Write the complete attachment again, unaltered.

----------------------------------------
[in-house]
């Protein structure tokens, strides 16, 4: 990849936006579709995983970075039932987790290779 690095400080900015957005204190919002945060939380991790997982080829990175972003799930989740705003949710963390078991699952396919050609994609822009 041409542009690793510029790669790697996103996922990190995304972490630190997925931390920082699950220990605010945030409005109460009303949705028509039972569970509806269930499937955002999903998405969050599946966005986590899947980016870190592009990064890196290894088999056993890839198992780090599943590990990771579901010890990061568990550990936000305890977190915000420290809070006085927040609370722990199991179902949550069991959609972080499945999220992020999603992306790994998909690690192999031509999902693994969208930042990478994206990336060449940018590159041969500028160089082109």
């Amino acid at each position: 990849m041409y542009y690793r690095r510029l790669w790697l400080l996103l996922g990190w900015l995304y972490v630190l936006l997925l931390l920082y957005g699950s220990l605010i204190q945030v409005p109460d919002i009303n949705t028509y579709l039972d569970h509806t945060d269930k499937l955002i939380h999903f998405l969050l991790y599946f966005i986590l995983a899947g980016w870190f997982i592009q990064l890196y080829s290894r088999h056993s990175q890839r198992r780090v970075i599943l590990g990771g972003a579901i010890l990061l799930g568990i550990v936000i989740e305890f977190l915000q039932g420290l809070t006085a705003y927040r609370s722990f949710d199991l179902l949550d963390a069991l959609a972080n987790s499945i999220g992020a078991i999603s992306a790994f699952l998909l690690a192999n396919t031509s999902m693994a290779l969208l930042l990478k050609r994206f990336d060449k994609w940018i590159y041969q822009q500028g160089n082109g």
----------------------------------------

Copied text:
[in-house]
């Protein structure tokens, strides 16, 4: 990849936006579709995983970075039932987790290779 690095400080900015957005204190919002945060939380991790997982080829990175972003799930989740705003949710963390078991699952396919050609994609822009 041409542009690793510029790669790697996103996922990190995304972490630190997925931390920082699950220990605010945030409005109460009303949705028509039972569970509806269930499937955002999903998405969050599946966005986590899947980016870190592009990064890196290894088999056993890839198992780090599943590990990771579901010890990061568990550990936000305890977190915000420290809070006085927040609370722990199991179902949550069991959609972080499945999220992020999603992306790994998909690690192999031509999902693994969208930042990478994206990336060449940018590159041969500028160089082109």
């Amino acid at each position: 990849m041409y542009y690793r690095r510029l790669w790697l400080l996103l996922g990190w900015l995304y972490v630190l936006l997925l931390l920082y957005g699950s220990l605010i204190q945030v409005p109460d919002i009303n949705t028509y579709l039972d569970h509806t945060d269930k499937l955002i939380h999903f998405l969050l991790y599946f966005i986590l995983a899947g980016w870190f997982i592009q990064l890196y080829s290894r088999h056993s990175q890839r198992r780090v970075i599943l590990g990771g972003a579901i010890l990061l799930g568990i550990v936000i989740e305890f977190l915000q039932g420290l809070t006085a705003y927040r609370s722990f949710d199991l179902l949550d963390a069991l959609a972080n987790s499945i999220g992020a078991i999603s992306a790994f699952l998909l690690a192999n396919t031509s999902m693994a290779l969208l930042l990478k050609r994206f990336d060449k994609w940018i590159y041969q822009q500028g160089n082109g």